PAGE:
One of the primary accomplishments of American civilization in the 20th century was the construction of a system of economic security that safeguards the dignity of Americans beyond their economically productive years. Social Security erected an old-age insurance infrastructure through which, from the 1930s onward, virtually all workers were given the opportunity - and in fact required - to steadily save significant amounts of money to guarantee the economic security of their families in retirement. As a country, we witnessed dramatic declines in the incidence of downward social mobility and poverty among older Americans. In 1983 these benefits were cut significantly - and those cuts are still being phased in today. Compounding these cuts to Social Security, employer pensions have been disappearing - replaced by 401(k)s, supplemented by IRAs. Yet taken together, such private accounts provide meaningful retirement income to only 3 in 10 workers. And Medicare premiums are rising as well. Overall, much of the progress made in the last century to address the challenge of retirement security has been reversed. Those nearing retirement today, but even more so younger Americans in their 20s, 30s, and 40s, should be very worried about the prospect of downward social mobility in retirement.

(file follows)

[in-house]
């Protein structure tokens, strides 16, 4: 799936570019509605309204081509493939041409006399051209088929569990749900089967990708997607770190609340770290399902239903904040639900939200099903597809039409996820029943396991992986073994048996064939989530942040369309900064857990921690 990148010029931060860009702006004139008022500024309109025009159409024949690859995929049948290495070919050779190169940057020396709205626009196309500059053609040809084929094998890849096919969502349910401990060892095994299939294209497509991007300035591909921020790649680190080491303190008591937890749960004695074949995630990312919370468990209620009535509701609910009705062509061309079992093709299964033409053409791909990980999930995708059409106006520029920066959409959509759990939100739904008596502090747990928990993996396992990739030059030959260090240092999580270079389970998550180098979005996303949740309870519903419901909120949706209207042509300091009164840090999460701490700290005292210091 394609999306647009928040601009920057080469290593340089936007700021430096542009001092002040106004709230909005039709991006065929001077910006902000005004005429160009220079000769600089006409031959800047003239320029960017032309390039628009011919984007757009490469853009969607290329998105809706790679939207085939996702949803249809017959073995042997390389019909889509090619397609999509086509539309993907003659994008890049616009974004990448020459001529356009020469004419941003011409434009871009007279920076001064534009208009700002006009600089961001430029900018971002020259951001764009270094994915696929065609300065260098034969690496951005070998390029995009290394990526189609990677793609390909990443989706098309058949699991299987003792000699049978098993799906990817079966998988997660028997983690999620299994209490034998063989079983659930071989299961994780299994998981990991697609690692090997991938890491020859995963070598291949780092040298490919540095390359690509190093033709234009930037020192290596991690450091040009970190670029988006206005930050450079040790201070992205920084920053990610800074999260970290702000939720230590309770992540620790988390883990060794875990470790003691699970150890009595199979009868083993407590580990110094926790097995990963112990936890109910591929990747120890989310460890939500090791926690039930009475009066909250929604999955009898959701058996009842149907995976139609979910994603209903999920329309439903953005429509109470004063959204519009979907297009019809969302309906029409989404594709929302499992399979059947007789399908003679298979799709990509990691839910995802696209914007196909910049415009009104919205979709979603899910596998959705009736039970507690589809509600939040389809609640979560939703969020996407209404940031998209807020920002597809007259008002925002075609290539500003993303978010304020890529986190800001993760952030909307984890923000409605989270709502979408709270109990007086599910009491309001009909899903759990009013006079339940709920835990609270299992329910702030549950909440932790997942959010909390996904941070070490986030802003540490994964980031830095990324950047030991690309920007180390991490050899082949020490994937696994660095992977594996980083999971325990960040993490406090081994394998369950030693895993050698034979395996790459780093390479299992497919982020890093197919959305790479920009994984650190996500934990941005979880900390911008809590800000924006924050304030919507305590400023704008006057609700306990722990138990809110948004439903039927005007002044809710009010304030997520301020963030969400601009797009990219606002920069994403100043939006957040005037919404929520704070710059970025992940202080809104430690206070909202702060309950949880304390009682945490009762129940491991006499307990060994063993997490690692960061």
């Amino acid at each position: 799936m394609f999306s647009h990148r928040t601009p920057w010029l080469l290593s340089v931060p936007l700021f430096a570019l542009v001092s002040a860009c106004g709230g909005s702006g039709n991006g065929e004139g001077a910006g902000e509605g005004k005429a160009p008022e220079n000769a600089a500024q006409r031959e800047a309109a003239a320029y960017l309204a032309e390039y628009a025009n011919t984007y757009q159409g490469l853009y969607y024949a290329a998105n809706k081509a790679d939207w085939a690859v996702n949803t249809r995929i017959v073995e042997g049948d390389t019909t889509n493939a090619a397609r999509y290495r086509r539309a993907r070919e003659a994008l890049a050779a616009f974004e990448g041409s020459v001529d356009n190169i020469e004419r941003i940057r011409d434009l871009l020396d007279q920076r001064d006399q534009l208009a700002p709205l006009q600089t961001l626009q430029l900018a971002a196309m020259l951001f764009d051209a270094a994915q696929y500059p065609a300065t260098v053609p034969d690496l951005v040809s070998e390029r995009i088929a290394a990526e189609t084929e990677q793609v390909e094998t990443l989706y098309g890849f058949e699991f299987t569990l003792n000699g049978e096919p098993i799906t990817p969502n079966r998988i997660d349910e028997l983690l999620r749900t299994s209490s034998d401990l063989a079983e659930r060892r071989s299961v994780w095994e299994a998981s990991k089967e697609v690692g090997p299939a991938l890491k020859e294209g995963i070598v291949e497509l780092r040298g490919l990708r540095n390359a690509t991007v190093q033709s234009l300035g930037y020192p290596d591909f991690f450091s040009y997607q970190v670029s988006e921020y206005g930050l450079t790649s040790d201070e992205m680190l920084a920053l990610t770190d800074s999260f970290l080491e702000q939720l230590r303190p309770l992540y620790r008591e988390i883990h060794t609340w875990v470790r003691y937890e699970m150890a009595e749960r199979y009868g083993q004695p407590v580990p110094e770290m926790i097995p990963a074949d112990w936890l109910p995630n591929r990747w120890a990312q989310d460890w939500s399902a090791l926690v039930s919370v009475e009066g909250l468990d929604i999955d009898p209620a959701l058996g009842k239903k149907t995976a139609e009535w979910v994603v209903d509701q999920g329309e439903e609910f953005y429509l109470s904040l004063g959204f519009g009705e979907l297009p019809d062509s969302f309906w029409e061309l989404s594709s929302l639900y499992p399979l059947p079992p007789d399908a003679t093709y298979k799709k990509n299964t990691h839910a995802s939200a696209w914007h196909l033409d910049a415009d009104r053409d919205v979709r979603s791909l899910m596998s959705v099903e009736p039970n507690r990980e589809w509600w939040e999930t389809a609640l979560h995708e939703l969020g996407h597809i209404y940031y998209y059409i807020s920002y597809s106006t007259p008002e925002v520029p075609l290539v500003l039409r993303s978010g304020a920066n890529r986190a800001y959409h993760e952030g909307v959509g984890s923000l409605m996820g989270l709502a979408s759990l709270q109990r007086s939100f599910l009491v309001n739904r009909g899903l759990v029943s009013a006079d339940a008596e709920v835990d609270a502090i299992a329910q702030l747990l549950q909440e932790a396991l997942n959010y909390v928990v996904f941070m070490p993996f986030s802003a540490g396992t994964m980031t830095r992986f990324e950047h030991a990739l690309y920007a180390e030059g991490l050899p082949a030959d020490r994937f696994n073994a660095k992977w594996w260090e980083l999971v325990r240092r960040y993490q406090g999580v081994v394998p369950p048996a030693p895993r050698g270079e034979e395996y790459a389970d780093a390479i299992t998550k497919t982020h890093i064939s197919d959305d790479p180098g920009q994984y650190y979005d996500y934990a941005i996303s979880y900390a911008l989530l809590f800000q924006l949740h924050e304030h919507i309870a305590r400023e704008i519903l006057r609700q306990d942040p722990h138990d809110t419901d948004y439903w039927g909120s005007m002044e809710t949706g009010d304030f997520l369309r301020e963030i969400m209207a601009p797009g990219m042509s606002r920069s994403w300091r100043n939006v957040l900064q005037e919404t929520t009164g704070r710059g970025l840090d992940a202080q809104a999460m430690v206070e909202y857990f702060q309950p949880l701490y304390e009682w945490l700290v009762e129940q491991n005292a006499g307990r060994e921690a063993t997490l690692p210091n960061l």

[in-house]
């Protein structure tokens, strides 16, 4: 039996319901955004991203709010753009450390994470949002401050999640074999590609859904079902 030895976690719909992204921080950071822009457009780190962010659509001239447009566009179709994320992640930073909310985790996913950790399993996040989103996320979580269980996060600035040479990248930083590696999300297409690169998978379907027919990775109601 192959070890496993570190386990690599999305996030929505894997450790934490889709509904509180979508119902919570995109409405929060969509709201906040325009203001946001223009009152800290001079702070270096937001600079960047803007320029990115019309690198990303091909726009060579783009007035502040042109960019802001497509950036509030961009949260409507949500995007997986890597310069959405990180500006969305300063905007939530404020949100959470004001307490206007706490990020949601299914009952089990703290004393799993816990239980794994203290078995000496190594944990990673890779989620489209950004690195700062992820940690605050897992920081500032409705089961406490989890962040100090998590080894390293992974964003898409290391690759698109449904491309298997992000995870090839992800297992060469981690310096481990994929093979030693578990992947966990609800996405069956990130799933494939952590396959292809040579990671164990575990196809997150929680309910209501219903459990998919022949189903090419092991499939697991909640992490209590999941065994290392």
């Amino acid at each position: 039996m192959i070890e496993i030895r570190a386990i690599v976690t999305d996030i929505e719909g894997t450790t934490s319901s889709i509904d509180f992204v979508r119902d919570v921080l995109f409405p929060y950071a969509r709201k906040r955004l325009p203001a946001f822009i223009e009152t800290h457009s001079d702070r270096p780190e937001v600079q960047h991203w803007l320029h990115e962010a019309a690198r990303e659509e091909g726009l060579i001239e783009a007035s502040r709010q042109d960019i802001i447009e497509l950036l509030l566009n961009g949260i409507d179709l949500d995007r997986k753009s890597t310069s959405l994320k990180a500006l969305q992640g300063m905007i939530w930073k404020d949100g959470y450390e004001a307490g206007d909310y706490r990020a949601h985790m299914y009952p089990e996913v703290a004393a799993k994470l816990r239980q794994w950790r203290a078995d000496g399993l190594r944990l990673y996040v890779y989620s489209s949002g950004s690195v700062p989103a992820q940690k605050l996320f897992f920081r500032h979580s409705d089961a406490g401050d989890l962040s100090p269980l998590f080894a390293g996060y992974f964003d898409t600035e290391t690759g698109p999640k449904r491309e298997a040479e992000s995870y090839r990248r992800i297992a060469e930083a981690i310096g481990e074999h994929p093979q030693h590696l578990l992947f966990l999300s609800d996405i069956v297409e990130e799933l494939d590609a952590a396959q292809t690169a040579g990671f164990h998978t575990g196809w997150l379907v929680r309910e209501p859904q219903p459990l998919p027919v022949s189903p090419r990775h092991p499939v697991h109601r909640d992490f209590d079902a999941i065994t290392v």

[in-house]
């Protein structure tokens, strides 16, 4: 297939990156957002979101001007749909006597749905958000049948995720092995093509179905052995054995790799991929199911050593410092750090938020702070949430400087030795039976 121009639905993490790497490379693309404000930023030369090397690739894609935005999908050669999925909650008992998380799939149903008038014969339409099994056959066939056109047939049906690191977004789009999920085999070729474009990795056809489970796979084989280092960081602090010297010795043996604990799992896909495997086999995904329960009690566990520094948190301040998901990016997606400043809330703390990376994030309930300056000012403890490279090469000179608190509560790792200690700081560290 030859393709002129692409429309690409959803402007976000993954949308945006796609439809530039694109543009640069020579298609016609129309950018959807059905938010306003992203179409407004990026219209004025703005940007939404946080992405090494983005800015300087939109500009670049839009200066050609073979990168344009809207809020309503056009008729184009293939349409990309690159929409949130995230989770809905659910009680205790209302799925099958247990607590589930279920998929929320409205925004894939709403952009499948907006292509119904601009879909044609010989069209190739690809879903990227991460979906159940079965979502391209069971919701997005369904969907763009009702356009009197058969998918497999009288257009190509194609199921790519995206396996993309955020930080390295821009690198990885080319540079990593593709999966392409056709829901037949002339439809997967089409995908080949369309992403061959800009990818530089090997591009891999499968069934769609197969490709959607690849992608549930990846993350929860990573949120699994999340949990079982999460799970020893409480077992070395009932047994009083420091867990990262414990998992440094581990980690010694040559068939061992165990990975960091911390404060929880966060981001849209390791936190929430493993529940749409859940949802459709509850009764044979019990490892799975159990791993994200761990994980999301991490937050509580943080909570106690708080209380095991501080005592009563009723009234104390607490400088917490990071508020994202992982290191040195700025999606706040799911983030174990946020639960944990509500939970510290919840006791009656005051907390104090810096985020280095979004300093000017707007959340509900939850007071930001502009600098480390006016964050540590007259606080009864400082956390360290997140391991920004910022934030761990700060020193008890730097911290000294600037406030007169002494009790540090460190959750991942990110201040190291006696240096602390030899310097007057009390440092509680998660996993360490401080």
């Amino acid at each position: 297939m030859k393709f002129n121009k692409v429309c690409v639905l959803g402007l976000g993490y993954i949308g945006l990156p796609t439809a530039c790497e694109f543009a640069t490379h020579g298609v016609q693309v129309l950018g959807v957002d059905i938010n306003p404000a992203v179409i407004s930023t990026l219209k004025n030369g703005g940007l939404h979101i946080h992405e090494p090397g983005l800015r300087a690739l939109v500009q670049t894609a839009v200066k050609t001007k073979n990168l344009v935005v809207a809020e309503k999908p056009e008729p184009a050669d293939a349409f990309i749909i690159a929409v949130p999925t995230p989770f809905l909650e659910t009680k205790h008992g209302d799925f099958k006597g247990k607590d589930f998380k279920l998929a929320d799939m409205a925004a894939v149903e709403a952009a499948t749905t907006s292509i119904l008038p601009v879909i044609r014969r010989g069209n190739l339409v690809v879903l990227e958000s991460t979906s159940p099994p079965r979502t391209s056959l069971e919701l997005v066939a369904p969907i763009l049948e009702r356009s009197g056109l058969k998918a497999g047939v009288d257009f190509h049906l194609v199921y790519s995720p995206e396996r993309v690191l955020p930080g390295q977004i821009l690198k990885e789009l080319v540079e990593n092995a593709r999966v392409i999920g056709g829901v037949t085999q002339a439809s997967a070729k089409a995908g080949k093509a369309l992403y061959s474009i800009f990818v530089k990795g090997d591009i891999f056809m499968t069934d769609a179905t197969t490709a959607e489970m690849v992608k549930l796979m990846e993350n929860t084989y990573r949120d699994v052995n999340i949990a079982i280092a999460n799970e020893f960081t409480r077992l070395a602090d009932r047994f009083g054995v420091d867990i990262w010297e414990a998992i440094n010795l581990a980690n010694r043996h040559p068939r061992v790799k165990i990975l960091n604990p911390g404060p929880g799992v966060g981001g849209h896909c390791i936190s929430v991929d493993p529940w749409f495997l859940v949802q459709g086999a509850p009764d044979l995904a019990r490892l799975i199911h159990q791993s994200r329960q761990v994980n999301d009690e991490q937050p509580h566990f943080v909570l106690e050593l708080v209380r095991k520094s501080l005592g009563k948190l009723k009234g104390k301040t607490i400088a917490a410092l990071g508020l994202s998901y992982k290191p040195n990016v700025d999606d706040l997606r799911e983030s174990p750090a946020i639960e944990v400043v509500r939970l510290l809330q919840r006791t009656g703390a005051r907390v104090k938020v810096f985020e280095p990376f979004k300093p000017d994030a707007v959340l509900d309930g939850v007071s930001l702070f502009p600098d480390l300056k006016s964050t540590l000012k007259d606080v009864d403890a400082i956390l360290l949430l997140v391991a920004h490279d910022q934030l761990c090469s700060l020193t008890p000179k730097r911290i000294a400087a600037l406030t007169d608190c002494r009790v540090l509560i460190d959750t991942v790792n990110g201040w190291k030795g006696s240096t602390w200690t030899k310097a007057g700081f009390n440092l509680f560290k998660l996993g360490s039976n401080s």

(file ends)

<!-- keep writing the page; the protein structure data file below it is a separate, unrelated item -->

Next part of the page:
As this major crisis looms, most of the insider community in Washington, DC seems fully oblivious to it. Many politicians want to use the debt ceiling deadline to blackmail their fellow Members of Congress and the President to enact additional reductions to Social Security benefits - such as the chained CPI COLA cut - that would further erode the retirement security of today's and tomorrow's seniors. Even though the typical working household nearing retirement today has been able to save only $12,000 outside of Social Security for their retirement.
Today, the real challenge policymakers face is to expand - not erode - Americans' retirement security. The following infographic, which Democracy for America has developed together with Social Security Works and MoveOn.Org, depicts the scope and magnitude of the retirement security crisis, and highlights the need to expand Social Security benefits to address it.
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